Posts Tagged ‘ Ezra ’

Nothing New: The Church’s Foundation: Part 4: Legalists

I am currently the Youth Pastor for The Church Next Door in Prescott Valley, AZ. On Sunday, August 11, 2019, I took over teaching the adult Sunday School class (the foundation of why we learn from history) before the regular service. (If you find yourself in North Central Arizona, specifically the Prescott Valley area, come join in from 8:45 to 9:45 AM, and then stay for the singing and sermon at 10!)

The second and third lessons were combined in the post two weeks ago, with a look at when the Church was founded and the various forms of leadership Jesus dealt with. Previous was a look at how he rebuked those in leadership.

Again, here are my notes:

Nothing New: The Importance of Church History

Lesson 5: Christ and the Church’s Foundation – Modern Comparisons

The leadership in the time of Jesus included the entirely secular yet pagan Roman Empire, the hyper-religious Pharisees, the super-compromised Sadducees, the fastidious Essenes, and the rebellious Zealots.

Briefly, how do we see nothing new in our leadership?

Modern comparisons:

  • The Divided leadership (remember that there can be bleed-over from group to group):
    • Pharisees – Got a lot right, but added a lot.
      • Legalism – Follow our rules our way, or you are a heathen
        • Matthew 15:1-9 (quoting Isaiah 29:13)
        • Colossians 2:4-10
      • Expected a Messiah to come, but they were willing to work with the government.
        • Many expected two messiahs: conquering king and reforming high priest
          • Think Ezra and Nehemiah as precursors
      • Very similar to Post-millennial Christians and wanting the religious leadership in charge.
      • Modern equivalents: Roman Catholic, some Lutheran, believers in “Federal Vision” (the Church runs the government), New Apostolic Reformation and their 7 Hills/Mountains

Traveling Mercies

For most of the month of June (already started!), my wife and I are traveling around Illinois and Wisconsin to visit family and friends.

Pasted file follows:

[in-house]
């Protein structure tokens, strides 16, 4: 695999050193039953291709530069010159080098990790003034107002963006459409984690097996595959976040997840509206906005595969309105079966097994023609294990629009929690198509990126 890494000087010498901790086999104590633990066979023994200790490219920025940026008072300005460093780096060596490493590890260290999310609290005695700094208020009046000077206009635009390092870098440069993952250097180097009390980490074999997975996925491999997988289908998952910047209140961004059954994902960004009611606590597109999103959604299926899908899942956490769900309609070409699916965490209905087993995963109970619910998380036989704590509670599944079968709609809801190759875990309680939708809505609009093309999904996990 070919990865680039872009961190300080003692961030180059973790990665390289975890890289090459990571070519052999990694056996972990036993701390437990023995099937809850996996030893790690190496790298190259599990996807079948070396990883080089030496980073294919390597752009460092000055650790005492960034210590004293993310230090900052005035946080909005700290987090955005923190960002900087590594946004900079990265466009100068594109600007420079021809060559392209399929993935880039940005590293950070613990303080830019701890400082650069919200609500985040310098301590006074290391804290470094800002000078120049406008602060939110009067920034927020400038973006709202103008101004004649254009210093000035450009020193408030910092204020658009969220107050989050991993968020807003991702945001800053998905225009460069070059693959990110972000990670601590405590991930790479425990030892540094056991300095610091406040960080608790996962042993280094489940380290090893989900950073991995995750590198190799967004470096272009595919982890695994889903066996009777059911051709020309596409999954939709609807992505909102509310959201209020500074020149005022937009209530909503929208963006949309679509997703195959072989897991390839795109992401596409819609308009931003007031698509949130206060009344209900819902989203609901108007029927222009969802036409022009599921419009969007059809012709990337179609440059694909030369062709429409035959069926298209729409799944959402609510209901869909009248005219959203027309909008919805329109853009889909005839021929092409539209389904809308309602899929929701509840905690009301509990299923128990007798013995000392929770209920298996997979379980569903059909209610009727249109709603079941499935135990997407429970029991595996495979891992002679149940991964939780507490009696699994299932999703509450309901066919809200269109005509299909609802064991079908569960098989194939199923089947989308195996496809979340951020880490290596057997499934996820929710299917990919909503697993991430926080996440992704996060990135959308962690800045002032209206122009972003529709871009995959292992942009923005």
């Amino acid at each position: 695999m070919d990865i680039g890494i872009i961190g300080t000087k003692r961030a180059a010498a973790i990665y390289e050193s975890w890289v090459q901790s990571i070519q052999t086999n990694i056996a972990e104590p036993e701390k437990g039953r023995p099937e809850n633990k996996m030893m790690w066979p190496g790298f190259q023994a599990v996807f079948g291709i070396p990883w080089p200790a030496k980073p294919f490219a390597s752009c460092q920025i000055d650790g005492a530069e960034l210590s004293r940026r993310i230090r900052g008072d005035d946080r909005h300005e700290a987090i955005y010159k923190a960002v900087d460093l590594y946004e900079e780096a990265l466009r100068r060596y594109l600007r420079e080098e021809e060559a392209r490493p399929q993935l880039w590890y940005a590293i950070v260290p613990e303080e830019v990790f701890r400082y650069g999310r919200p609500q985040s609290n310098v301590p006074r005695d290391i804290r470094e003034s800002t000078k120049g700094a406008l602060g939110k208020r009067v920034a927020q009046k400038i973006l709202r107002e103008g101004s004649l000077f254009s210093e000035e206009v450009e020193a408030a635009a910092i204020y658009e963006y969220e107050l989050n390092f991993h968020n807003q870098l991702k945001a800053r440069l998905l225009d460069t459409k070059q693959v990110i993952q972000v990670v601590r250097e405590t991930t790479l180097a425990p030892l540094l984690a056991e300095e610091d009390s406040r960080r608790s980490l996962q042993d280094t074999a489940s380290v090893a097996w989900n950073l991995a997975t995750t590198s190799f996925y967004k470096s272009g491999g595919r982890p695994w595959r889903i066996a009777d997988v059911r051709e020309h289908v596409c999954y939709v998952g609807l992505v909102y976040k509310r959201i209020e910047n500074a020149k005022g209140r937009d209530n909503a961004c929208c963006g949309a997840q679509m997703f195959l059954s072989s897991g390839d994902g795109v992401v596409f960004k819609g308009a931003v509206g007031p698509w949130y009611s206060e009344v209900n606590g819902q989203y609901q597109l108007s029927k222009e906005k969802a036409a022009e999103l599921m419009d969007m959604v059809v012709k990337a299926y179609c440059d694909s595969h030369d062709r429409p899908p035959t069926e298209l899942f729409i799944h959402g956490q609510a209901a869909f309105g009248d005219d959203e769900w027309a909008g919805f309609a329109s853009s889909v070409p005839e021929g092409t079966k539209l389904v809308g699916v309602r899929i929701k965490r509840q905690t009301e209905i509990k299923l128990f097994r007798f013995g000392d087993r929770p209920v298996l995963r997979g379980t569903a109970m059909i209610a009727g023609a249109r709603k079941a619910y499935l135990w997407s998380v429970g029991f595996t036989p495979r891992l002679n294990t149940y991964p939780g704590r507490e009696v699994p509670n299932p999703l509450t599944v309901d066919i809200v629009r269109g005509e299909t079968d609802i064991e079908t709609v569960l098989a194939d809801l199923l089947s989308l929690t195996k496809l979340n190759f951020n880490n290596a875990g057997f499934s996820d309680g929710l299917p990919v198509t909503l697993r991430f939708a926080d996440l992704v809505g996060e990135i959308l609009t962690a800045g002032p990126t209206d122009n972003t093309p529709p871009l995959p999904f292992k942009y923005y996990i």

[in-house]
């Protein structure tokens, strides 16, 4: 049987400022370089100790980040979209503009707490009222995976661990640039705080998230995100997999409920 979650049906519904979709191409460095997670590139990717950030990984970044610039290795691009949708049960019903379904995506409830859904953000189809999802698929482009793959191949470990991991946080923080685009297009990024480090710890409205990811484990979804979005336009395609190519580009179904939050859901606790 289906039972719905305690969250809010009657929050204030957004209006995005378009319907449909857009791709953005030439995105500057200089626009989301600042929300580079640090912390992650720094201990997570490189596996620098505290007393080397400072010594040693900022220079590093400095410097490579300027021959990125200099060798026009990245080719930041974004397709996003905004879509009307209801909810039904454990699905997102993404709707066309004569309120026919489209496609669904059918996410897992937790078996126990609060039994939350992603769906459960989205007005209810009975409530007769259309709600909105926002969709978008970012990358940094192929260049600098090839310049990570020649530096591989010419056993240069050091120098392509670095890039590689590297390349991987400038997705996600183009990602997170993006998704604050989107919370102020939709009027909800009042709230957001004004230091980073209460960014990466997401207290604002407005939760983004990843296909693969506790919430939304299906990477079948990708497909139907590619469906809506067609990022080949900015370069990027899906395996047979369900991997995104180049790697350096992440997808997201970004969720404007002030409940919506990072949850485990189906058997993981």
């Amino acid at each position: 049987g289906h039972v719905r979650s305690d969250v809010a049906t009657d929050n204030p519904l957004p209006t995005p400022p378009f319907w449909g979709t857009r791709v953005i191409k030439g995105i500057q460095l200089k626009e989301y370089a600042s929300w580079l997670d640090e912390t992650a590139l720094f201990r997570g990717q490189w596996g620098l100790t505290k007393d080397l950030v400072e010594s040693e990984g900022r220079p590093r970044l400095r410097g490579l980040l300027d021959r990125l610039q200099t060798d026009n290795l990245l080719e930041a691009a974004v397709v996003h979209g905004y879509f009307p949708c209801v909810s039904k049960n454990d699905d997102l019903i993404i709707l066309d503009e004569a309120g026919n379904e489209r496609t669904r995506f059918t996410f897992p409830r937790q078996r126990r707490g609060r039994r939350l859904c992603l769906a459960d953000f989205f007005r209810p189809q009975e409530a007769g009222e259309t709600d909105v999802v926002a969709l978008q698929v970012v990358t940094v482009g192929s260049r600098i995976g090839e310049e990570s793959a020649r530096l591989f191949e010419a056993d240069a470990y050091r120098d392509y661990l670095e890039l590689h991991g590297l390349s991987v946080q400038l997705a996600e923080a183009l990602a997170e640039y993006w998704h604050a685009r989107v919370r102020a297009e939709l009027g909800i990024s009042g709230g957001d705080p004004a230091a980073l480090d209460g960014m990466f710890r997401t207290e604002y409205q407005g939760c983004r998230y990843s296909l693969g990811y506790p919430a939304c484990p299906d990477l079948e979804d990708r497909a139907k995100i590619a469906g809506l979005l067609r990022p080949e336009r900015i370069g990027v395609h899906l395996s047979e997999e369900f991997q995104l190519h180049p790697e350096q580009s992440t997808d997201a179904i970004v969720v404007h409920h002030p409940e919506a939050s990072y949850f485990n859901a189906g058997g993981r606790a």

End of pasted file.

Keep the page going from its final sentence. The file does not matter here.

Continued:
This has reminded me of a few things.

  • Youth trips in high school, when we would pray before setting out on each trip.
  • Driving around with the youth leader and praying as we got in the car.
  • Big family trips which would start out with a prayer.
  • Going to Morocco and praying with the church before we set out.
  • A particular message the pastor shared about seven years ago.

A new church was going to be launched out of our church. He led up to the announcement by sharing about Ezra taking Jews back to Jerusalem to rebuild the Temple. I am sure you can see the connection: Ezra went out to rebuild the Temple; some of us were going out to build a new congregation.

Something he said really stuck with me, however. It came from Ezra 8:21-23:

There, by the Ahava Canal, I proclaimed a fast, so that we might humble ourselves before our God and ask him for a safe journey for us and our children, with all our possessions. I was ashamed to ask the king for soldiers and horsemen to protect us from enemies on the road, because we had told the king, “The gracious hand of our God is on everyone who looks to him, but his great anger is against all who forsake him.” So we fasted and petitioned our God about this, and he answered our prayer.

 The first part that stuck with me was the call to a fast.

We need to remember that God is the one in control, but He wants to hear from us. He desires to hear us ask Him for things.

The second part that stuck with me was that even in our shame and pride, God listens.

Ezra pointedly says “I was ashamed to ask the king . . . because we had told the king, “The gracious hand of our God is on everyone who looks to Him.” This pride was not one of a personal nature. Oh, no! This was pride in the promises of God, of which Ezra knew to be true.

Therefore, Ezra prayed, and “he answered our prayer.”

The final part that stuck with me was that this was a “biblical institution of praying for traveling mercies!”

This one may not be the most holy, per se, but that is a direct quote from Pastor Scott. “And here we see the biblical institution of praying for traveling mercies!”

This reminds me that God wants us to ask Him for anything and everything. To be fair, though, we need to remember that His answer is yes when we pray according to His will (see John 14:12-14, and really all of John 14-16). (He may say yes to things “outside of His will,” but that is a matter for another day!)

So, on this fine day, I remind you to take prayer seriously, believe that God will answer, and do not be afraid to ask for His protection on your journeys.

Also, please pray for us as we travel!